The weeks before a break always seem like the longest. The kids are restless, I'm restless, and we all understand that all we're really doing is biding our time until that last bell before break. Thanksgiving is a different type of beast altogether though. My district gives an entire week, the first real break since school started, and we know that right around the corner is Christmas. It is hard to focus, let alone get 150 students to focus. But one thing I've learned in all my years of teaching is that the best catalyst for engaging students is to tell them they don't know something that they think they know. Enter my week before Thanksgiving unit. Each day is about dismissing the beliefs that they think they have about Thanksgiving. They look at encyclopedia entries, primary source documents, secondary source documents, speeches, and even listen to a podcast to get the right story, the truer story, surrounding Thanksgiving... and not just from the perspe
Showing posts with the label expository
We can’t have enough lessons over speeches or the rhetoric within those speeches. There is no end to it. The least we can do is have fun. So… I created a lesson, analyzing Trump’s victory speech and Obama’s victory speech. I wanted to give students a look at a speech that is heavy in rhetoric versus one that is… well, not so heavy in rhetoric. Anywho… if you’re interested… here is the lesson plan. Trump vs. Obama Rhetorical Analysis Things You Will Need to Teach This Lesson: · Lesson Plan · Rhetoric PowerPoint (included) · Student Handouts: Analyzing the Rhetoric Within a Speech (x2), Trump Victory Speech, Obama Victory Speech, Trump vs. Obama Grading Handout, Rhetorical Analysis Rubric (included in this pdf) · Answer Keys Before the Lesson: · Please review the lesson plan and PowerPoint. Delete anything that isn’t applicable to you. Add things that are. Make this lesson your own. · Print the student handouts and review the answer keys.
In Texas we have this handy dandy standard: (11) Reading/Comprehension of Informational Text/Procedural Texts. Students understand how to glean and use information in procedural texts and documents. Students are expected to: (A) evaluate text for the clarity of its graphics and its visual appeal; and (B) synthesize information from multiple graphical sources to draw conclusions about the ideas presented (e.g., maps, charts, schematics). and it has been left so open-ended that it be interpreted any number of ways. I know that in class we're always evaluating images and maps. They will come up eventually, so I will not have to worry about hitting the standard that way. But I don't think I'll have another opportunity to go over an infographic. And even if I do, infographics are fun. So what better way to kill two birds with one stone: handle the standard while also gauging what the kids know and where I need to focus when it comes to essay writing. I lov
Yes, I know it’s March. But I just found my PowerPoint and so I’m sharing now. 1. History vs. Christopher Columbus by Alex Gendler Why do we still celebrate this holiday? This animated TED ED talk goes into what’s not taught in elementary school about Columbus. Cliff Notes: he was a bad dude. 2. Can Art Amend History? By Titus Kaphar So I teach a lesson about the first Thanksgiving. Days 1-3 delve into the English version of the holiday and what most people believe about Thanksgiving. Days 4 and 5 discuss the Native American perspective, which isn’t discussed enough. This TED asks the question: Can we learn about the unpleasantness of our history through art? Is it more palatable to digest that way? Super entertaining talk. 3. Black Friday: An Accident of History by Hank Green Not technically a TED Talk, but it’s good. Hank Green talks about Black Friday and its origins. We all get a little preachy about the meaning of Christmas (vs. the commerc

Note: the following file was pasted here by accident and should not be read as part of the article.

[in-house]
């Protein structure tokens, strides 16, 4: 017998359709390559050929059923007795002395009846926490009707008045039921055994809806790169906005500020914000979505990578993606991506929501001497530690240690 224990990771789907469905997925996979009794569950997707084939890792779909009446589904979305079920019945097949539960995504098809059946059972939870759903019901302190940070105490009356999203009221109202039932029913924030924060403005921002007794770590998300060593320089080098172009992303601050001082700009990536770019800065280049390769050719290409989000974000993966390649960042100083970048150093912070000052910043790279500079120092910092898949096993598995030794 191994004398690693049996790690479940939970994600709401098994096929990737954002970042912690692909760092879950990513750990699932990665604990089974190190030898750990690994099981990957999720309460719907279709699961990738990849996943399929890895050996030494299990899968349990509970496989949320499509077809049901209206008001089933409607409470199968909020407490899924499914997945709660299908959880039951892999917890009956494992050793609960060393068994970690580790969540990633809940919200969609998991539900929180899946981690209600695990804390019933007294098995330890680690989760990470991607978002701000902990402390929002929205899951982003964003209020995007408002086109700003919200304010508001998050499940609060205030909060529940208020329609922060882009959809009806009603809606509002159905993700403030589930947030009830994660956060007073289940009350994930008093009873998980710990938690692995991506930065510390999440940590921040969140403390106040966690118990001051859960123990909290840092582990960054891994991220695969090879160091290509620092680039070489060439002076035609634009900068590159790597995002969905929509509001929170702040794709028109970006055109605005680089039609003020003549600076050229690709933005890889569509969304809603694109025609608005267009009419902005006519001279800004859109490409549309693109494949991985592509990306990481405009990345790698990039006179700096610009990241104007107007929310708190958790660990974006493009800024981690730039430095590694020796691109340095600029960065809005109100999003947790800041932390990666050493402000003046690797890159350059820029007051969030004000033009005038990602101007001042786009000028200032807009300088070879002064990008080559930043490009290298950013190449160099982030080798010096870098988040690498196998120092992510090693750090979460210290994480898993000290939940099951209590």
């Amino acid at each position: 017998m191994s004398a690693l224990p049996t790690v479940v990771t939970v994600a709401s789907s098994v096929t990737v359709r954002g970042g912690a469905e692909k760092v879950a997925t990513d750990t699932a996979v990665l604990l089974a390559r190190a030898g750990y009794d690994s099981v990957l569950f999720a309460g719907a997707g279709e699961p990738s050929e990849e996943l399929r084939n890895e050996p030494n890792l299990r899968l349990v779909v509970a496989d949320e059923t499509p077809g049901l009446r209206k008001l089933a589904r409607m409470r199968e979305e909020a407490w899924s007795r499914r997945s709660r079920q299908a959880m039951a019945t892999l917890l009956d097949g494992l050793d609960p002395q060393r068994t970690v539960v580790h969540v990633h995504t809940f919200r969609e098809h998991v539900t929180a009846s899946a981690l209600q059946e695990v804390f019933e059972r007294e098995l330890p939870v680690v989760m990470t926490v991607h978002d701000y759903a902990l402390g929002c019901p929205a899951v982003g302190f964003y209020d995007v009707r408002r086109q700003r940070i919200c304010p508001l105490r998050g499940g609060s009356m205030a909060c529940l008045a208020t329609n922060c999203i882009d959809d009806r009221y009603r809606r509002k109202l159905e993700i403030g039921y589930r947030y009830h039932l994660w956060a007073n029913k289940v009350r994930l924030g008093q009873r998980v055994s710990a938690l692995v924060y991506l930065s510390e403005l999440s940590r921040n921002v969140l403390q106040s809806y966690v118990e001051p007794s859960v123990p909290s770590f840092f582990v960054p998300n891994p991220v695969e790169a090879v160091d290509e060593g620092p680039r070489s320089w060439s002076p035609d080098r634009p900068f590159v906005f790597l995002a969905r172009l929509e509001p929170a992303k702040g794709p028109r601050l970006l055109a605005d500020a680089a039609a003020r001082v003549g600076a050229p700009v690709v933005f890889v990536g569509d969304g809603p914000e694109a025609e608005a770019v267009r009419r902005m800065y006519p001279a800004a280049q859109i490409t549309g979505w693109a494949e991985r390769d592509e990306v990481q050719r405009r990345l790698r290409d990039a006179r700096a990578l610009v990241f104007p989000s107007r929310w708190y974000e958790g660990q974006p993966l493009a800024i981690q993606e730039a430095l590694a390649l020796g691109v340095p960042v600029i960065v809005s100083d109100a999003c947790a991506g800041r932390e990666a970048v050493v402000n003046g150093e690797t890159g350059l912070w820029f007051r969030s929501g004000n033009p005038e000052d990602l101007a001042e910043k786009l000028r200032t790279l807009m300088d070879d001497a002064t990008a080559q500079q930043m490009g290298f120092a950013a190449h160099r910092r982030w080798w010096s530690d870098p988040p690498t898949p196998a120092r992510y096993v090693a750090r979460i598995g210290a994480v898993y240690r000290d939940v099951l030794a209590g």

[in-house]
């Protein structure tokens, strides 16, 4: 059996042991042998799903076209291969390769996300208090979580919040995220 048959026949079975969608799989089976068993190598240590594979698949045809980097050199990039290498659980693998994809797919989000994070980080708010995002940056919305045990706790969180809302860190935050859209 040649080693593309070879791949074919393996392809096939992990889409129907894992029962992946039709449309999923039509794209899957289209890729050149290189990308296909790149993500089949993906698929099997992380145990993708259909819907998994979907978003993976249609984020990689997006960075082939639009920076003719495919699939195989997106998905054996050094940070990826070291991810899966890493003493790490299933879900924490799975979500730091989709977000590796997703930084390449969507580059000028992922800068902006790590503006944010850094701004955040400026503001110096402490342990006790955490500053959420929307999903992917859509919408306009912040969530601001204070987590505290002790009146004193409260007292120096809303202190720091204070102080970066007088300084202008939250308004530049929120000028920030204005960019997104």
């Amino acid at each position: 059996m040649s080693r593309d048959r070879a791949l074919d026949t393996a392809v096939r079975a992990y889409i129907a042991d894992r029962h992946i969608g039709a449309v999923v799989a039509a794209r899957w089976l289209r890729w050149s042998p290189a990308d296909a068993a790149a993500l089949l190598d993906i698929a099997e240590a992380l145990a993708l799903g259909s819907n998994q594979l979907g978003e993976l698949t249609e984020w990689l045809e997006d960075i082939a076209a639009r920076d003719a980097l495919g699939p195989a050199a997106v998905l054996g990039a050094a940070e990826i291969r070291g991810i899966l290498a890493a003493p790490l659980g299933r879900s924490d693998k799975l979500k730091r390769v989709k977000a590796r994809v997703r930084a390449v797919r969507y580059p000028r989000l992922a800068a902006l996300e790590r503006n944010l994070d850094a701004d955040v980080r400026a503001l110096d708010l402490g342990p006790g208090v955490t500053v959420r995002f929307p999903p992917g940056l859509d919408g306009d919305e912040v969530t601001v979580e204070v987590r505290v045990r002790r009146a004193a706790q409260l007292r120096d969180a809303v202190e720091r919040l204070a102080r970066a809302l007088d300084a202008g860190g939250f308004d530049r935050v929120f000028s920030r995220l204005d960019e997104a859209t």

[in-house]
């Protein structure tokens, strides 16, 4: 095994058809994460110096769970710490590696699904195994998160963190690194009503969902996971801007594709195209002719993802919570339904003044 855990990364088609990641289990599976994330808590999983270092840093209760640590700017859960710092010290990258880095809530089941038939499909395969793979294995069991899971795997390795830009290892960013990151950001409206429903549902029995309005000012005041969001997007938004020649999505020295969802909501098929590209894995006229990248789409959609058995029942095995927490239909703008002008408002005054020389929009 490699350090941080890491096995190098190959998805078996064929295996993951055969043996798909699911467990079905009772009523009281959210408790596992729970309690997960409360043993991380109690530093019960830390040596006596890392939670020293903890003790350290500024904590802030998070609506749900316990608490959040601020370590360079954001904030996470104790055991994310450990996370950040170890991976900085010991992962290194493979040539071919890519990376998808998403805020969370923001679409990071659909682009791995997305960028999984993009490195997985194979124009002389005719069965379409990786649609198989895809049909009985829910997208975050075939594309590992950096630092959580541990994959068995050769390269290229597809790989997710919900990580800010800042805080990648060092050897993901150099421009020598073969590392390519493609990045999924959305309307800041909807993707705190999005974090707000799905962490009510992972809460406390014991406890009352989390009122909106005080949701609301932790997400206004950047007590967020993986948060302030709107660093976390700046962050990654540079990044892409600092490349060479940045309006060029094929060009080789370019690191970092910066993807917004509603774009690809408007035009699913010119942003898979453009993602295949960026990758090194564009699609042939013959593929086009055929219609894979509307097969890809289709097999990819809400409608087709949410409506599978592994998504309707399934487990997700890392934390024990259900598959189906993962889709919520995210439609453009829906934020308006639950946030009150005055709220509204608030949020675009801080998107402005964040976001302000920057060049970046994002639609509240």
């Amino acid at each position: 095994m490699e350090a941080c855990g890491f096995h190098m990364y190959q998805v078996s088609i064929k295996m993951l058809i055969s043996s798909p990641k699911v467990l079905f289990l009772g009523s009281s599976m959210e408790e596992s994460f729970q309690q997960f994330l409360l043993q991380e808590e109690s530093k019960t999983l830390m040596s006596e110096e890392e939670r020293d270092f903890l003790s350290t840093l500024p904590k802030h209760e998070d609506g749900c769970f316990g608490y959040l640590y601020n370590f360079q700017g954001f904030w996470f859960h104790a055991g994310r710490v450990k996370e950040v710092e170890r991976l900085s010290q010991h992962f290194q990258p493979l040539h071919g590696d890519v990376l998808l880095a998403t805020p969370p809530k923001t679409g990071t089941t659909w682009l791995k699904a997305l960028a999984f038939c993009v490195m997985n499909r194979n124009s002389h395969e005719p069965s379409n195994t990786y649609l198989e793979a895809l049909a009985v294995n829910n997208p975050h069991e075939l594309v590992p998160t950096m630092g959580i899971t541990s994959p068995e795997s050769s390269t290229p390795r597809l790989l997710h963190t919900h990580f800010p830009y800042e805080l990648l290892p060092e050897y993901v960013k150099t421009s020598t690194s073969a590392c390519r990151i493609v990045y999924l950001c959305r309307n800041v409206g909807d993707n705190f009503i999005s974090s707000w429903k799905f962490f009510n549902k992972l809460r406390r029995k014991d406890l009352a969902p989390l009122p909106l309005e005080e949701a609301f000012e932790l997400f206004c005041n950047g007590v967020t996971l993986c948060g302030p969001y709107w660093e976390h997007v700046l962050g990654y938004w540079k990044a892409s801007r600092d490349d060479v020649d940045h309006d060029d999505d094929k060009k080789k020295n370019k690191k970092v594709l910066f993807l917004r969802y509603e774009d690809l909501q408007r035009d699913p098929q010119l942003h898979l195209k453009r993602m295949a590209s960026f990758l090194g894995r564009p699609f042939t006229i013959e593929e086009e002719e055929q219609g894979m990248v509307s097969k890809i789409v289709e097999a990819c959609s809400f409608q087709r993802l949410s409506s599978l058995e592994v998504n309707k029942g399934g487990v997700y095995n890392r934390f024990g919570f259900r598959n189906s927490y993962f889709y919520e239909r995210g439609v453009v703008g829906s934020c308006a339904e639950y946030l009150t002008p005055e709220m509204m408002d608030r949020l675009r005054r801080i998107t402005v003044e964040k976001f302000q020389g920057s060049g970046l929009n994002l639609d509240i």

Last week I mentioned hashtag summaries and then realized that I had never mentioned them before. Sounds about right... Anywho... #hastagsummaries have changed my life: they're quick, they're fun, they're creative. And I've had quite a few kids tell me that this is the easiest way for them to retain information when it comes to those long boring essays that they have to read for the state. So #winwin. Here's the process: Whenever we have a nonfiction article, I have the student's number the paragraphs. Read the paragraph. Come up with a cute, clever #hastag that summarizes the paragraph in a way the student would remember. For example, we were reading an article about the 1920s. Here's the paragraph: Women were delighted by the ratification of the 19th Amendment, which gave them, at long last, the right to vote. Feeling emancipated and in rising demand on the labor market, young, urban and fashionable flappers joined men
I'm not going to get on my high horse about what happened to Cracked.com. That isn't what this post is about. It is, however, a post about one of their articles that I've been teaching for a while. The 6 weeks before STAAR become STAAR prep. Therefore, all of the units that we work on become debatable thematic units. The first one I usually tackle is gender stereotypes. For some reason, it is super engaging (more than I thought it would be) and the kids enjoy tackling an issue that is very much applicable to them. However, they don't understand that gender norms are a fluid thing. The things that we have come to associate with a particular gender aren't the things that have always been associated with that gender. Back on track... ... I start my unit off with an article from Cracked called 5 Gender Stereotypes That Used to be the Exact Opposite as an introduction to the above idea. It does have bad words in it (I print out an edited version for m